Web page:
It’s commonly remarked that obfuscation is a job requirement for liberal bishops in the Episcopal Church. Never content with reading scripture’s plain meaning, they often explain away parts of the Bible that sound unpleasant to today’s supposedly enlightened ears. As if out of habit, this practice carries over into church operations, where decaying Mainline Protestant houses of worship situated near booming evangelical churches rarely lead to straightforward discussions about church vitality.
It may come as a surprise, then, that Washington, D.C.’s new bishop is being heralded for her candor in acknowledging the Episcopal Church’s decline, even as she fails to identify the underlying reasons for the decline that traditionalists argue got the church into such dire straits in the first place.
Mariann Budde, the first woman to be installed as Washington’s top bishop (another briefly led on an interim basis), comes to the diocese acknowledging years of decline and a culture of Episcopalians who, she told the Washington Post, have lost focus on the core missions of worship and evangelizing. Statistics released in October by the U.S.-based church reveal it has lost over 40 percent of its churchgoers since the mid-1960s. Budde replaces John Bryson Chane, who famously said he was “so sick and tired of reading reports about the statistical decline of The Episcopal Church” that he no longer reads them. In selecting a replacement, the diocese sought a candidate who did not fatigue as quickly.
Weak spiritual foundations and churches that don’t demand enough commitment from members are among Budde’s targets. In her interview with the Post she dramatically compared the denomination to the interstate bridge that collapsed in her hometown of Minneapolis in 2007. But while calls for children’s ministries and stronger pastoral care are needed, the root of the church’s crisis lies elsewhere.
Budde told the Post of people wanting to “connect to transcendence and the spiritual basis of life we call God” and cheered the Episcopal Church being “open-minded and inclusive of other faith traditions.” The Minnesota cleric’s choice of words was typical of a Religious Left uncomfortable with Christianity’s exclusivist truth claims, instead opting for a belief system where nothing is certain in the character of God, save indiscriminate affirmation.
In Budde’s view, the church’s longtime expectation of monogamy in traditional marriage, and the loyalties inherent to traditional families, make way for “full inclusion.”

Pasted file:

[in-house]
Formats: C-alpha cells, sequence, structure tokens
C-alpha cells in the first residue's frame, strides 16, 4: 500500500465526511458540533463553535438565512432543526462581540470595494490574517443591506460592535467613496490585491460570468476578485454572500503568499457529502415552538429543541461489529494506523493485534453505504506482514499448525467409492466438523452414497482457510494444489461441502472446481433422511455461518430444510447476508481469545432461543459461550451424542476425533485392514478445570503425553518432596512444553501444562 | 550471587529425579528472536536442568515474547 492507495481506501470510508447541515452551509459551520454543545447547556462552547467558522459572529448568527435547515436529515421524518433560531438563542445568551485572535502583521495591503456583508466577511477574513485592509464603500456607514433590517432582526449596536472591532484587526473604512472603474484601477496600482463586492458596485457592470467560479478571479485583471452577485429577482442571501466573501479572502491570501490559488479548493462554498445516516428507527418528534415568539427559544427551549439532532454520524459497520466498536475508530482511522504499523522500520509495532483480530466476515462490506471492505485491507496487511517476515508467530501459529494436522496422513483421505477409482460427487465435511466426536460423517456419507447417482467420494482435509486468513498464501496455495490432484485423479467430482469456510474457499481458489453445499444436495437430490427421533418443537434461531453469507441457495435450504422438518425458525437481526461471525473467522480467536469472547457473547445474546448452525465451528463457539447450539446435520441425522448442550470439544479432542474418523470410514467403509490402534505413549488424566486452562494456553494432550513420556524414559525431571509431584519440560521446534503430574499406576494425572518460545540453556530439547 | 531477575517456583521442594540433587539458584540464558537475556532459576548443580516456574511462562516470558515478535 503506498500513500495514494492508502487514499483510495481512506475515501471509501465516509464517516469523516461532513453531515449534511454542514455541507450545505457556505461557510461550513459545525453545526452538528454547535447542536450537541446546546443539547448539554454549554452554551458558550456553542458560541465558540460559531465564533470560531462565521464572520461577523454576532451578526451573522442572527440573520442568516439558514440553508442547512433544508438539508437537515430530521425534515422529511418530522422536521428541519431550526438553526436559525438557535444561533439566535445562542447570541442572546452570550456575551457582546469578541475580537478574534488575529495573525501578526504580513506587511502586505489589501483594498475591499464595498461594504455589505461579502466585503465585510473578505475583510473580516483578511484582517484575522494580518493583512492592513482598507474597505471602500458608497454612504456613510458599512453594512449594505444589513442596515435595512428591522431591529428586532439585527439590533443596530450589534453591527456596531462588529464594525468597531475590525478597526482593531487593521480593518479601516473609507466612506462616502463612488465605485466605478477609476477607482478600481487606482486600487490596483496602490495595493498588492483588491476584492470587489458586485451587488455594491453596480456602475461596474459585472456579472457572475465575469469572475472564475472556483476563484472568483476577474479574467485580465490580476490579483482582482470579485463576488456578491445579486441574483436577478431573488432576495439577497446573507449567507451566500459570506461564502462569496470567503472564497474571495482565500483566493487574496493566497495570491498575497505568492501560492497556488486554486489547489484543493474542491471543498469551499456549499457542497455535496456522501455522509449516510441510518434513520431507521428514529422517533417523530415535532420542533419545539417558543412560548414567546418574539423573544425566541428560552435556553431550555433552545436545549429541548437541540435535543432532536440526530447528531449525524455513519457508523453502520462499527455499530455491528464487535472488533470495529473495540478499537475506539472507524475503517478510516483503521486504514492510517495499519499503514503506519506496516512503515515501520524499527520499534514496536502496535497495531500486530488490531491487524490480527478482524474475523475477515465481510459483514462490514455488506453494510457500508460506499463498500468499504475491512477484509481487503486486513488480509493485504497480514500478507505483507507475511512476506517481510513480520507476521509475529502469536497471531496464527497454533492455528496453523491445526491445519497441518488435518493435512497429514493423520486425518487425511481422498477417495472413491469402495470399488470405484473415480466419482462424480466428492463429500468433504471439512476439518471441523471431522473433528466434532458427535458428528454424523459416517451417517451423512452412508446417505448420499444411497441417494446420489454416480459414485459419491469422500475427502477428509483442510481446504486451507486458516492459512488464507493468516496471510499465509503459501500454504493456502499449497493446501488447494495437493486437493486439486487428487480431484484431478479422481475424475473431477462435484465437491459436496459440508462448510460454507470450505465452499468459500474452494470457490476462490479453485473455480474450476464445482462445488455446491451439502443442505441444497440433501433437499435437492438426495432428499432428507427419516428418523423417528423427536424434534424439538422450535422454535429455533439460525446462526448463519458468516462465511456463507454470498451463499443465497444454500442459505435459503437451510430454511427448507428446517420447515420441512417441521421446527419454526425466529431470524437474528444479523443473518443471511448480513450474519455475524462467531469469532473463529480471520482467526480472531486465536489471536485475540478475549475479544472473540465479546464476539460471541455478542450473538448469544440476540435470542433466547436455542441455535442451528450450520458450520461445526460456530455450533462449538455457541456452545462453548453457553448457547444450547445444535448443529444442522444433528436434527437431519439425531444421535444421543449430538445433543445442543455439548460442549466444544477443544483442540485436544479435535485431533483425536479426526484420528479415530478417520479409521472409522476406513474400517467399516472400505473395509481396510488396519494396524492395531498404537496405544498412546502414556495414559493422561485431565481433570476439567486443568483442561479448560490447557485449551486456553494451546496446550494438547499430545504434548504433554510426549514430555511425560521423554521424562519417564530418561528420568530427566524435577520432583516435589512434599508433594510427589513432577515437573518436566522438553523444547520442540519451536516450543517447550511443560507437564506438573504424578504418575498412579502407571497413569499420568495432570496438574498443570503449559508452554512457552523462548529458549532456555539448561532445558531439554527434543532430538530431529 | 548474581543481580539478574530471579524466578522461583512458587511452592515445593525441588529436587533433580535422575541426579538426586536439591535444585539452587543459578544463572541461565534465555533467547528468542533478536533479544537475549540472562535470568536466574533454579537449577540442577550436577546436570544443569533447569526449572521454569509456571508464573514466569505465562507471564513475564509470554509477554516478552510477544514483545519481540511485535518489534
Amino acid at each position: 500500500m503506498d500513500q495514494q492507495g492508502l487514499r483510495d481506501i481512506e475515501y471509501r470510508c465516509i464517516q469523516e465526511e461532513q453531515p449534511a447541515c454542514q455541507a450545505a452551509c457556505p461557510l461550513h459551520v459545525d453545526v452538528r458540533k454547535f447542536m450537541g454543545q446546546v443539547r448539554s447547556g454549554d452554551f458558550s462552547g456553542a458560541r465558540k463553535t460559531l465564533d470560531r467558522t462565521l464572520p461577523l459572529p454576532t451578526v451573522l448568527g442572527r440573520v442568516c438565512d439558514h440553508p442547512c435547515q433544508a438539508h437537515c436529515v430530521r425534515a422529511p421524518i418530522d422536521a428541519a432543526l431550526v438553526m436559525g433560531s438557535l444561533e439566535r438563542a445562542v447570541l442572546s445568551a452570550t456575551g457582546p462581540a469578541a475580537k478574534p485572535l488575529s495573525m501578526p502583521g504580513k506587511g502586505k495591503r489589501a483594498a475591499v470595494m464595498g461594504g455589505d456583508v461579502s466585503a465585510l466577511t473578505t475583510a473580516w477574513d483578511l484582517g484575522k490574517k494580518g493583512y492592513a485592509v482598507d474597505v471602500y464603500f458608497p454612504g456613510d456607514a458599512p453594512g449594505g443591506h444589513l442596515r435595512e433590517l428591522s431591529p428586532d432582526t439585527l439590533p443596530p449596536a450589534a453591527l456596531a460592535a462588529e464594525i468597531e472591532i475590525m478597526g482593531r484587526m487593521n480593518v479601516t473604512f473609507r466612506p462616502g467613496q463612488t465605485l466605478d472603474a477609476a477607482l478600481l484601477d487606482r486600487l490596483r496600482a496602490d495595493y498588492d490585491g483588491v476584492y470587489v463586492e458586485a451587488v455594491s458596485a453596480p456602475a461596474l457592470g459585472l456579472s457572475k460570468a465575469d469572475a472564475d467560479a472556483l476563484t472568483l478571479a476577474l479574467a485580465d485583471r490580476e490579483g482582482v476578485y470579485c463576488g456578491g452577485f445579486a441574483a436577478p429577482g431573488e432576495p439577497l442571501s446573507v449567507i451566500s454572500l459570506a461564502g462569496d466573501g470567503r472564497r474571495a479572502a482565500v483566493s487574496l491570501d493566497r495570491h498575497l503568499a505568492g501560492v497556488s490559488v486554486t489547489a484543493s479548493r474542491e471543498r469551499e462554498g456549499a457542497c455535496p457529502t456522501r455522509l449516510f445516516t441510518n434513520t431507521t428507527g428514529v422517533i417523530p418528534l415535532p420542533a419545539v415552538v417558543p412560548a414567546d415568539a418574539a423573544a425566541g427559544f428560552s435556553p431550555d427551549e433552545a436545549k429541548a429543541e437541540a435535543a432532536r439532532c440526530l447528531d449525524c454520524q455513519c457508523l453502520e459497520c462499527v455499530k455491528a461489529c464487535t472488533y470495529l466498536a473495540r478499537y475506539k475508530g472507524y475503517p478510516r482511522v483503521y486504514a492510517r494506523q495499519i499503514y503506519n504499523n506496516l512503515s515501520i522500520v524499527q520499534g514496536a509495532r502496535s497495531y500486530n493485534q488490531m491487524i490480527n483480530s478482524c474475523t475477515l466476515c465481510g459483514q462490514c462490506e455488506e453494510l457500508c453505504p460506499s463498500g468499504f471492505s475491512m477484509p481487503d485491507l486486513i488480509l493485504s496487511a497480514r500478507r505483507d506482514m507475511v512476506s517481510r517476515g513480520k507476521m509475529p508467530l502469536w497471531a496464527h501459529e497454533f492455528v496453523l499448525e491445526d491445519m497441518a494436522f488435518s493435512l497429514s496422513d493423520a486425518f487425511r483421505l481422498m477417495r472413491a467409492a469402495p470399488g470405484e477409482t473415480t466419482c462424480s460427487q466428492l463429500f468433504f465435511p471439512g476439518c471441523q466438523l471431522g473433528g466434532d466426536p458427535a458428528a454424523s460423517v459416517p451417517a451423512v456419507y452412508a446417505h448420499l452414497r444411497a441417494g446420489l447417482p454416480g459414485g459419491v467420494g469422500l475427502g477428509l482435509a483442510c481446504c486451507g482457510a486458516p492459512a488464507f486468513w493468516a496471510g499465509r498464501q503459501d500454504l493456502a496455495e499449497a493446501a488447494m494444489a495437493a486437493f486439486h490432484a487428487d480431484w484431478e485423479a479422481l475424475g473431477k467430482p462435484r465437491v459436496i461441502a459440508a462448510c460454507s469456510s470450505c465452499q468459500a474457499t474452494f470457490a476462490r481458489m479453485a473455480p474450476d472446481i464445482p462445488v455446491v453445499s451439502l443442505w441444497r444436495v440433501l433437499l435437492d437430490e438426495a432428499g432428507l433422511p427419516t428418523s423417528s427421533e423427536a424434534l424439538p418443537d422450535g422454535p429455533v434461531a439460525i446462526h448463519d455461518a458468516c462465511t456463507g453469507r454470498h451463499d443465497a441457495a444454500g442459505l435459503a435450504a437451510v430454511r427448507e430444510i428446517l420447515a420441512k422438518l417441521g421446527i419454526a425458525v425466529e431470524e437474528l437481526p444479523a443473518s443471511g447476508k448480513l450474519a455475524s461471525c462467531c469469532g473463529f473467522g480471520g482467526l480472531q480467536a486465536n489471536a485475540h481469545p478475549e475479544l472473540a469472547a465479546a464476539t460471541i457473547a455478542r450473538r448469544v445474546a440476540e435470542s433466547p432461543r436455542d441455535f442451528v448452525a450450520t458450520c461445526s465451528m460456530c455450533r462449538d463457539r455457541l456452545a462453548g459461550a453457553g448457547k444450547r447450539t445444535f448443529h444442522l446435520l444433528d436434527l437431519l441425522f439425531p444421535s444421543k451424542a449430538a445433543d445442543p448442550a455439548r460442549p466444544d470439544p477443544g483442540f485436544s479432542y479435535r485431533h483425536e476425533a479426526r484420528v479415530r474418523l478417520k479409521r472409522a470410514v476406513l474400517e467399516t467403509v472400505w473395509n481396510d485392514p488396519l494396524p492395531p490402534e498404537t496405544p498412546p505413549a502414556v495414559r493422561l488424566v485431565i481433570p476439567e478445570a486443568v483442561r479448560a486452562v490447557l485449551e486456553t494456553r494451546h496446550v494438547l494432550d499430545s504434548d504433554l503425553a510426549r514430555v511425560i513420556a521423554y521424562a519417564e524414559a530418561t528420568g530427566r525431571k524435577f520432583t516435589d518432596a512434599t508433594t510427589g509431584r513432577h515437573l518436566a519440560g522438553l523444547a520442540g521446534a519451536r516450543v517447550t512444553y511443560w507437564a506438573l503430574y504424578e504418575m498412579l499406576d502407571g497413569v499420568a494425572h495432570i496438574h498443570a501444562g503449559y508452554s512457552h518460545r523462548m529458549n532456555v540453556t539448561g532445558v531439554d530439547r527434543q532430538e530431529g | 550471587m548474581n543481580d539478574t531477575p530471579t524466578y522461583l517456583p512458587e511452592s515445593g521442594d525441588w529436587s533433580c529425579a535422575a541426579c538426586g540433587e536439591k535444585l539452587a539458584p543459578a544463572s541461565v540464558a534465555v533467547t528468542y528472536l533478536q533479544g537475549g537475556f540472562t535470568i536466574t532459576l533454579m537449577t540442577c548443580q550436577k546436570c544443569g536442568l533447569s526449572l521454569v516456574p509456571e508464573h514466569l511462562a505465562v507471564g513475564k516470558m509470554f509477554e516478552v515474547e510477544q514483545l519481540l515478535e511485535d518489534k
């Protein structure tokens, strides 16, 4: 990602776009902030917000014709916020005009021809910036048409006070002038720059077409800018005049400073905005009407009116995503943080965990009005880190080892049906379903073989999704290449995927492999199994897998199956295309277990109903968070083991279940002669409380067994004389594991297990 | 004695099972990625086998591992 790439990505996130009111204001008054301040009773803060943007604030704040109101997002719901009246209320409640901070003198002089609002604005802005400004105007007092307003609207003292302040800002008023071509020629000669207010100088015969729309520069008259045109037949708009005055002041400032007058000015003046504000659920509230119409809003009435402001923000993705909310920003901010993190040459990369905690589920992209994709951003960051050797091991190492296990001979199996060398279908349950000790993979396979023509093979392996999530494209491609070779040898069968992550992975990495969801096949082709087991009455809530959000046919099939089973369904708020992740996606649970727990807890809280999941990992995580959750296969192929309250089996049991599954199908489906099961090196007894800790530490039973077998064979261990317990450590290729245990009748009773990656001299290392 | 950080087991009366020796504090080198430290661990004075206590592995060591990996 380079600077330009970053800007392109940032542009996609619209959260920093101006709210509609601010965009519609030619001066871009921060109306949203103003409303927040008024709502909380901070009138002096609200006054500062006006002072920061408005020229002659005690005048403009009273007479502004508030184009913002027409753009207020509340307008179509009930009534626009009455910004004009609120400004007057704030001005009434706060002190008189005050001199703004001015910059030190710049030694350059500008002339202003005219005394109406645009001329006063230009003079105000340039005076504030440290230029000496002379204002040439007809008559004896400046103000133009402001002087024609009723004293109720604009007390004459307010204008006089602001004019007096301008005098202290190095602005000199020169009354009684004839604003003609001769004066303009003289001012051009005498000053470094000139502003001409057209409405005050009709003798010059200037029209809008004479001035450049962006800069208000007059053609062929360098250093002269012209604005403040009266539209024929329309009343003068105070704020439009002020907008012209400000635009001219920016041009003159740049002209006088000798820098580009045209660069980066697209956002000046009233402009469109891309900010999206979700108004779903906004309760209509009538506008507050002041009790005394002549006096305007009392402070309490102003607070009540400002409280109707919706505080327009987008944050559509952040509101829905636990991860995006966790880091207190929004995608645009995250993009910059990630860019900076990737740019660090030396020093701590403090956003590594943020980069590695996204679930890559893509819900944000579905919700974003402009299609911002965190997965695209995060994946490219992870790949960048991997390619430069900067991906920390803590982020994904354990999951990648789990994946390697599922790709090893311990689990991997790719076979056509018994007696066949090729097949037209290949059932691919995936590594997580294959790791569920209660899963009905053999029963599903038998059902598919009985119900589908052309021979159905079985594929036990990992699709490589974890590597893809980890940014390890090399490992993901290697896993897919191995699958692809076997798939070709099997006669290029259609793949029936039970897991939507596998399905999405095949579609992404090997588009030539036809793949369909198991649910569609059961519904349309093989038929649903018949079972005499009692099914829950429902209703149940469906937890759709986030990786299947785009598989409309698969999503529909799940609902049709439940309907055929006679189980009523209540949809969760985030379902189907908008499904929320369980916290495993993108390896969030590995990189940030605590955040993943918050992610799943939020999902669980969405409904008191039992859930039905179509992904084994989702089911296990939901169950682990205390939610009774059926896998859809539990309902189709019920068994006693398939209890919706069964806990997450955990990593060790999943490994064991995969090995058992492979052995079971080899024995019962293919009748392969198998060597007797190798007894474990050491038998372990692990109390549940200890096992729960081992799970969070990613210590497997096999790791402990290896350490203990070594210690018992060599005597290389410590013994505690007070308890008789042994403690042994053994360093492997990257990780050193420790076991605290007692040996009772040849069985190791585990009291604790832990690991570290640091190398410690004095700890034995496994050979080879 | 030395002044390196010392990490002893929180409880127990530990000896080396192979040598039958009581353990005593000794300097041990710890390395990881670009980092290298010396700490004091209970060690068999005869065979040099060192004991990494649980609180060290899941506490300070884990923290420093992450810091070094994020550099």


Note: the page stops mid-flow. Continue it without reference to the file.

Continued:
Professing to be “thrilled” to be in D.C., where same-gender marriage is legal, Budde told the Washington Examiner: “I’m pretty confident that the gospel is clear on this in terms of our accepting people as we are created by God to be and not asking people to change to conform to some uniform standard of human expression.”
So we can forget about presenting people with a transforming encounter with the living God; Christianity is about “a spiritual basis of life” that is focused strictly upon acceptance. Never mind that churches which elevate this teaching are those experiencing the most rapid declines.
Budde has been touted in the local media as a church growth expert, as her congregation initially grew from an attendance of 100 to about 275 in her first years there. But only in a diocese like Minnesota, losing a quarter of its members in the past decade, would Budde’s own congregation — where growth has stalled since 2003 — be identified as especially vibrant, and Budde seen as some kind of miracle worker.
Perhaps most attractive on Budde’s résumé was a devotion to liberal political causes. In an interview with the public radio show Interfaith Voices, Budde cited “progressive Catholics” as an early influence in her life, referring to those who opposed “the Reagan wars” in Central America, and the Catholic Worker Movement. Identified by the fawning interviewer as having “a strong social justice agenda,” Budde said she would make her views — and the progressive social justice views of the Episcopal Church — known.
Washington’s new bishop seems the ideal candidate for leadership within the Episcopal Church: motivating enough to require more of her parishioners than simply showing up at Sunday worship, but inoffensive enough to not challenge any of liberal Protestantism’s shibboleths, such as universalist salvation or complete affirmation of alternative sexualities and liberal political advocacy.
In Budde, Washington Episcopalians see an official who acknowledges with candor the failings of the church in evangelism and hospitality, but who does not make theological demands that would compromise the Episcopal Church’s new gospel of indiscriminate inclusion and ultimately steer the church back onto a path of renewal.
Speaking to the Examiner, Budde asserted: “The Episcopal Church is a jewel of Christianity.” With a moneyed history that built ornate houses of worship, the “jewel” language seems apt, even if American Christianity seems to find less and less of value in what the Episcopal Church offers.
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